Ah, really too bad…. I have wonderful photos from here in Guatemala and can’t use them because this is Orien’s computer and they are not here. I’ve been in San Pedro La Laguna for a week and am completely enamored with this wonderful Lago Atitlan lifestyle. So many interesting people from all over the world and so many kindly interesting local people! There’s one humble woman who brings me to the point of writing though… reminiscent of yesterday, the six month anniversary of Michael’s remarkable death… I pet his pictures on my phone and posted a picture of us two old farts smooching.. how corny is all of that? Anyway, the woman I think about is not remarkable. She is Dona Clara who is the mother of our host. She is a tiny, unassuming woman who washes all the dishes of the family. I never see her except at the sink doing dishes. One day I watched her from the second floor, where Orien and I have rooms, and she poured the dregs of fruit licuado into her hand and drank it reverently and rather furtively. I don’t know her status but know she is a widow and that her only daughter died 20 years ago.
Last night, after a wonderful day visiting a pre-school in the rural community of Panjabar, the home of an incredibly creative couple from Quebec, having lunch and drinks and gin rummy with a remarkable couple from British Columbia in some lovely places, I’d love to show you, Orien and I went up to watch a procession of Catholics. It was an ancient act of devotion… the women covered their heads with traditional scarves and little boys cranked wooden noise makers while men carried a statue of Christ on the cross down the cobble streets, using a huge metal U device to push up the telephone wires as they passed. With a nod to modernity, a generator followed the well-lit savior far back tethered by an impossibly long power line.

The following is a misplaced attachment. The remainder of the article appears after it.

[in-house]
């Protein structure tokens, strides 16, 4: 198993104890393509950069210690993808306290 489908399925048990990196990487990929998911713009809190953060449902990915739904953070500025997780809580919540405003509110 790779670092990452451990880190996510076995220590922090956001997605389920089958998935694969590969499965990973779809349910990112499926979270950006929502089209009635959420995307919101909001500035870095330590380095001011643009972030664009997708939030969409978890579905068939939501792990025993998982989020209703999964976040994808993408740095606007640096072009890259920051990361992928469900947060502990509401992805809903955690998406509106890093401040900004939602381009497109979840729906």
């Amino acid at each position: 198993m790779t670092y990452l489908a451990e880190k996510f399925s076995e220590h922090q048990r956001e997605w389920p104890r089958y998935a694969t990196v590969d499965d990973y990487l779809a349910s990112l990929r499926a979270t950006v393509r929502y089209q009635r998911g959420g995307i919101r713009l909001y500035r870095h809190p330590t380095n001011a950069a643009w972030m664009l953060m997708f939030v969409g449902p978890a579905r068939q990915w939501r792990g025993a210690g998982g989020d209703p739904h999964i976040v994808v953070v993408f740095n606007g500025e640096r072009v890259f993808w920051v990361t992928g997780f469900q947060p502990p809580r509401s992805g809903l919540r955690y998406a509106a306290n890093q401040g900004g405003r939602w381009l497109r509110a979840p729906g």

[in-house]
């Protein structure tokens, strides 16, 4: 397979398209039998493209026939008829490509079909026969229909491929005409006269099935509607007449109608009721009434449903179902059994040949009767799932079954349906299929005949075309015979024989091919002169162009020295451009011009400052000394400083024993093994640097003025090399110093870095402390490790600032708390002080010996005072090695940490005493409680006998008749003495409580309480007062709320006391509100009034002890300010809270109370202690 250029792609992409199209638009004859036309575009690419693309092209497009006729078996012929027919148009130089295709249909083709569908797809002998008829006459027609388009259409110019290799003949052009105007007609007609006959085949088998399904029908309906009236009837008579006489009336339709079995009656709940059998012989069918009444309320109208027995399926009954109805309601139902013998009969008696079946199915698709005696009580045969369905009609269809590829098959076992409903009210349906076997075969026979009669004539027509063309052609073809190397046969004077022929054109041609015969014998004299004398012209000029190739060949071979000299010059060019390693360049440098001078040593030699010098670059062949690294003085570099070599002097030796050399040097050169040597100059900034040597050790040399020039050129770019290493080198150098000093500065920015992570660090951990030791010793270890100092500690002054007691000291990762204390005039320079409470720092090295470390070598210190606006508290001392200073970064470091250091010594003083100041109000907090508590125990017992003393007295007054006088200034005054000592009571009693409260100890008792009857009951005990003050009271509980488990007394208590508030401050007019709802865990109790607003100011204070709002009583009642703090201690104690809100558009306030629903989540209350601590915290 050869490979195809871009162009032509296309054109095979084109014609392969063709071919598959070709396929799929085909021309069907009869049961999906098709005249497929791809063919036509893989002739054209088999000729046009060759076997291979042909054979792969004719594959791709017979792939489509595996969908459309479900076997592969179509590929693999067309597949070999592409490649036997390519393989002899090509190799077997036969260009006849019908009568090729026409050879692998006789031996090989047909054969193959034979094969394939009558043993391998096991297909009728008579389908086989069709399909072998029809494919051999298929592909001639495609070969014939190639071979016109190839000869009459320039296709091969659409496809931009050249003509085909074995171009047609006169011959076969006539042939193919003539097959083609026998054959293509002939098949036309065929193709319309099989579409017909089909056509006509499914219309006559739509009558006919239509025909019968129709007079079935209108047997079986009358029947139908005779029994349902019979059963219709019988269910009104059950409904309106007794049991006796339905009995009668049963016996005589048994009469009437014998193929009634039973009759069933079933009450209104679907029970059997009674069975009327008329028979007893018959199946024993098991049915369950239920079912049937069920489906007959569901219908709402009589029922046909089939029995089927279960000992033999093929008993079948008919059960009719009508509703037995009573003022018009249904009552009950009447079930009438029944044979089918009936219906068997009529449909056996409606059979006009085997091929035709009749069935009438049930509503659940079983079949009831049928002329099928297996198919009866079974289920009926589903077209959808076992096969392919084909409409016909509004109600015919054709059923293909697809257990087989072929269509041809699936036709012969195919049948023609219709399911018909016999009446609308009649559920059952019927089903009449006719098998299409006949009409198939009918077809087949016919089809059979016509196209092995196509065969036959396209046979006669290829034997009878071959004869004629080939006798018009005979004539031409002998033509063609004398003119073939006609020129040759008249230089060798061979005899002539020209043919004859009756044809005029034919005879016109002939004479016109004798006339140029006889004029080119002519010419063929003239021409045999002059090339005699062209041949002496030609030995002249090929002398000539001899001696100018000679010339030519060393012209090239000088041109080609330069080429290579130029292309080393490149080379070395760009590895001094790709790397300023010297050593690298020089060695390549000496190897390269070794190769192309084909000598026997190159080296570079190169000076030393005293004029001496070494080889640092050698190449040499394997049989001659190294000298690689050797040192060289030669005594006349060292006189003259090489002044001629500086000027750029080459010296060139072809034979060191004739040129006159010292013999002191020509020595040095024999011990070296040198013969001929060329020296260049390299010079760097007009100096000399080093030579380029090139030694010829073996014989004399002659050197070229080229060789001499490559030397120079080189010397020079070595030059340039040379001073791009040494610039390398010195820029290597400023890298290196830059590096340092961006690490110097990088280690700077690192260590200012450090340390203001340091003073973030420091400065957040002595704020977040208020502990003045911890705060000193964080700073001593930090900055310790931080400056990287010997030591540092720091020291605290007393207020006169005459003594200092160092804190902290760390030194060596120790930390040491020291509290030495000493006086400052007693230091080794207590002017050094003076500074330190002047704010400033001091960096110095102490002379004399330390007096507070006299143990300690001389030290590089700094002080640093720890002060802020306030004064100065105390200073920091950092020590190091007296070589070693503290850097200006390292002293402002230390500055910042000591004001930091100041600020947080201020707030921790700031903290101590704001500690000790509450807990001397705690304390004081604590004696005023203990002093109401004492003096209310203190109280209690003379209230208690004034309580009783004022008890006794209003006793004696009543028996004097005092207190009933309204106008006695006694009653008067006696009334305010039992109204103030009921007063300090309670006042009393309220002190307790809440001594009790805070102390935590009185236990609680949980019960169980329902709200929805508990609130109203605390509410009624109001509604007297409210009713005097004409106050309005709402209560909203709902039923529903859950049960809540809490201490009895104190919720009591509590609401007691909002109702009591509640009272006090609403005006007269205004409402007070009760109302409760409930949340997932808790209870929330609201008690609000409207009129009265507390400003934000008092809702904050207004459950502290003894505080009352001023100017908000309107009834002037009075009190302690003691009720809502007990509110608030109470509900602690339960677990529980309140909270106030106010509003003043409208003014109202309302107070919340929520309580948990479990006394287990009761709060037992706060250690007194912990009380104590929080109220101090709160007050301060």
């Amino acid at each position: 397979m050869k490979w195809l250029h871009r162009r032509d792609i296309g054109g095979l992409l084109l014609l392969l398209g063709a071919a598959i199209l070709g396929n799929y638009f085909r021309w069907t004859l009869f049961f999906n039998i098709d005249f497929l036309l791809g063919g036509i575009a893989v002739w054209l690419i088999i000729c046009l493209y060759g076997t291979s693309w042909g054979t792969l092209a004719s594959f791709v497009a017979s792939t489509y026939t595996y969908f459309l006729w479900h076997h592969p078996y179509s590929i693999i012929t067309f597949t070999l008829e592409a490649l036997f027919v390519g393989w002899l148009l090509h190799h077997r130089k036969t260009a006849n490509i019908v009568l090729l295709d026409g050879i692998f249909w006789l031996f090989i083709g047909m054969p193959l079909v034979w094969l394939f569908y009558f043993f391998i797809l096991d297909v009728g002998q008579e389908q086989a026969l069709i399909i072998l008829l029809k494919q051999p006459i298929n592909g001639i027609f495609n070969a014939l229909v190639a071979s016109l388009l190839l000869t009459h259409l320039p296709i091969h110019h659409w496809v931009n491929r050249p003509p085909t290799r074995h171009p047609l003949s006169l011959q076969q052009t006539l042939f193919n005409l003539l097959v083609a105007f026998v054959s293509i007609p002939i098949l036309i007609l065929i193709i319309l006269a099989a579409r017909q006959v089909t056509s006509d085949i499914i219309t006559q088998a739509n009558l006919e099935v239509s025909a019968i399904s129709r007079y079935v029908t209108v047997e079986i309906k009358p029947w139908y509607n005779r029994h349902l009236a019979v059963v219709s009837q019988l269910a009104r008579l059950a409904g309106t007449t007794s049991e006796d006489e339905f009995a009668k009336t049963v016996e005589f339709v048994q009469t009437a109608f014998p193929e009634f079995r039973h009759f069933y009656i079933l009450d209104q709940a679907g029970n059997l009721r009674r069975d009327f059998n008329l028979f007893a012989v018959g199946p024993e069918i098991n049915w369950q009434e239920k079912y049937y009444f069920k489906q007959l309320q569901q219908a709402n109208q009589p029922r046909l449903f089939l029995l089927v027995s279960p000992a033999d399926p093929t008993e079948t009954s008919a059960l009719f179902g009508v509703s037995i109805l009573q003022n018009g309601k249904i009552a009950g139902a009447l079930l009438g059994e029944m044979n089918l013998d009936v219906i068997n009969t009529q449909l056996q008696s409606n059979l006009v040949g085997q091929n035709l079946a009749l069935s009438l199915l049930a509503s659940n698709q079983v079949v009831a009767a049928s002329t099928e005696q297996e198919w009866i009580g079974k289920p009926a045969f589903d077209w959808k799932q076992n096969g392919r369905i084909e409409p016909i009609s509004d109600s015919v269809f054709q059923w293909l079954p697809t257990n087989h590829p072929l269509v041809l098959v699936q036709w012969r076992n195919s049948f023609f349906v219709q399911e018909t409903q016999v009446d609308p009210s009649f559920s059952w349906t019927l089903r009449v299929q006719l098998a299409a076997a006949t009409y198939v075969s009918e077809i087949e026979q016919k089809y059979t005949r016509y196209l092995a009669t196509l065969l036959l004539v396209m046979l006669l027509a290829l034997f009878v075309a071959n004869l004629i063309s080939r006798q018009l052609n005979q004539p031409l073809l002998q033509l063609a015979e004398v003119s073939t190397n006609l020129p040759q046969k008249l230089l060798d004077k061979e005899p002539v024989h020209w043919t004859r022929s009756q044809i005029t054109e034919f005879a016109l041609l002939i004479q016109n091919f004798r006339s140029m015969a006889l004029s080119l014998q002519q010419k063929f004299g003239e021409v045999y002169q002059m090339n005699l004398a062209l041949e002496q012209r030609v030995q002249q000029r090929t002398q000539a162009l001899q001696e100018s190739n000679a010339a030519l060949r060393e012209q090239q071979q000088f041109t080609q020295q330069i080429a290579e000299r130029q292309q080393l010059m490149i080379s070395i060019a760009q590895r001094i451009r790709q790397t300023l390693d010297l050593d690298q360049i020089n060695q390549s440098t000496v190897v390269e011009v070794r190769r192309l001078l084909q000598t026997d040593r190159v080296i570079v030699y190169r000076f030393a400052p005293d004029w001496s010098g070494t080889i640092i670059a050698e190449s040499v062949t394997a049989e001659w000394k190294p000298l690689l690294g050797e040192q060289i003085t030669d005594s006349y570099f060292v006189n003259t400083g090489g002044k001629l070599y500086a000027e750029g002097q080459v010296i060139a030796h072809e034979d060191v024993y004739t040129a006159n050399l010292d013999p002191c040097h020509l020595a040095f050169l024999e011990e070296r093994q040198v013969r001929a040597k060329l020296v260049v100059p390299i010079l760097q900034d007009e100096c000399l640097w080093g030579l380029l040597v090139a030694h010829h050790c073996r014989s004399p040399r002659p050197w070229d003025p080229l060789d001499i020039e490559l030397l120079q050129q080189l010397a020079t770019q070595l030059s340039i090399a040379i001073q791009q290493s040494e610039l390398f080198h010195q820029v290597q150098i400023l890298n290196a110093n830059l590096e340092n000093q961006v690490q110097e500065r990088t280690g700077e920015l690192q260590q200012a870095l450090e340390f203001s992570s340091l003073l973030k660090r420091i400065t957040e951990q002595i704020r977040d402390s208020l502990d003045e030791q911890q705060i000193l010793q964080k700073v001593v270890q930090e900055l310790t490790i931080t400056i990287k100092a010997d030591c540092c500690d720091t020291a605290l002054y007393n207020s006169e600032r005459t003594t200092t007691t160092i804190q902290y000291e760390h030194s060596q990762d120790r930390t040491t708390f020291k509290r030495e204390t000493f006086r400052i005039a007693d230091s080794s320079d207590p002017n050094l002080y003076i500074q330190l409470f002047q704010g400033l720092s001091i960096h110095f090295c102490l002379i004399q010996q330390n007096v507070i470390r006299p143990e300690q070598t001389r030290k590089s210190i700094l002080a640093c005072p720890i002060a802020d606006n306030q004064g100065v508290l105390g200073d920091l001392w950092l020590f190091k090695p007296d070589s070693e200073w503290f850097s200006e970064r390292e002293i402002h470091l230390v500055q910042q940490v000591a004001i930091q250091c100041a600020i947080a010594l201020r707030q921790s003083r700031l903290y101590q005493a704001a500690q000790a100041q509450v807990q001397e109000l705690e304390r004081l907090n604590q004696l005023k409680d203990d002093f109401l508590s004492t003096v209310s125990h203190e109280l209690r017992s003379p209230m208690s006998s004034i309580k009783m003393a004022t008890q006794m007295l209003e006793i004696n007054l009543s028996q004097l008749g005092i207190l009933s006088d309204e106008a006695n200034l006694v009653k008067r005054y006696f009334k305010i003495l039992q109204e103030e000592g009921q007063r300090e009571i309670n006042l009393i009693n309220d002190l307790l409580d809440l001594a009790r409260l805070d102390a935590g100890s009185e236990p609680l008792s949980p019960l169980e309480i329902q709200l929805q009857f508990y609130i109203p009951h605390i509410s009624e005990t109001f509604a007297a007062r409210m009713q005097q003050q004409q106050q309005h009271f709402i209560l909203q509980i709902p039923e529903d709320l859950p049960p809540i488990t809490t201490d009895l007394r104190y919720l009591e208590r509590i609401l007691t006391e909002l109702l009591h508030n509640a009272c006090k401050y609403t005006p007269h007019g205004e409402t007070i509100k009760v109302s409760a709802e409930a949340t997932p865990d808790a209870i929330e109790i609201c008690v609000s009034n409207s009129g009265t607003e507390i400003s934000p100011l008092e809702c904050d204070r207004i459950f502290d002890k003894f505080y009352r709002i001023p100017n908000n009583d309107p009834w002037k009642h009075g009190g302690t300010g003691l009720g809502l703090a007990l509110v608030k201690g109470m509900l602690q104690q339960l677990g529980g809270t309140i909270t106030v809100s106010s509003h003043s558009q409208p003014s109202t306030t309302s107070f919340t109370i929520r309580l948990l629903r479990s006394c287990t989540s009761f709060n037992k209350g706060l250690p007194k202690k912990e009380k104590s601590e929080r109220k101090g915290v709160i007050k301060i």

Where am I going with this? Dona Clara was at the base of the hill with about a dozen women of our age. Despite our cultural distance I knew they saw me for what I am, one of them. One of the viudas, one of the viejas, una anciana. I saw the recognition in their faces and I acknowledged them as my sisters in the no man’s land of this time of life. As long as we remain independent and vital we are uncompromised but we are all on thin ice. No new man will find us behind our wrinkled faces and the vital part of our lives has mostly dissipated.
The good thing is that much of the time I feel my usual self. Filled with the joy of living, interested in everything, getting where I want to go. The six month mark was like a dark cloud hanging over me and yesterday I did have a small breakdown, as I have in some of the days before but today was a new day and tomorrow we go to the market in Chichicastenango and I know the world will whirl with the colors of the Mayan people and I am incredibly grateful for my health, for my daughter’s company and for the spirit I possess, as well as the good man I knew who graced my life not so long ago.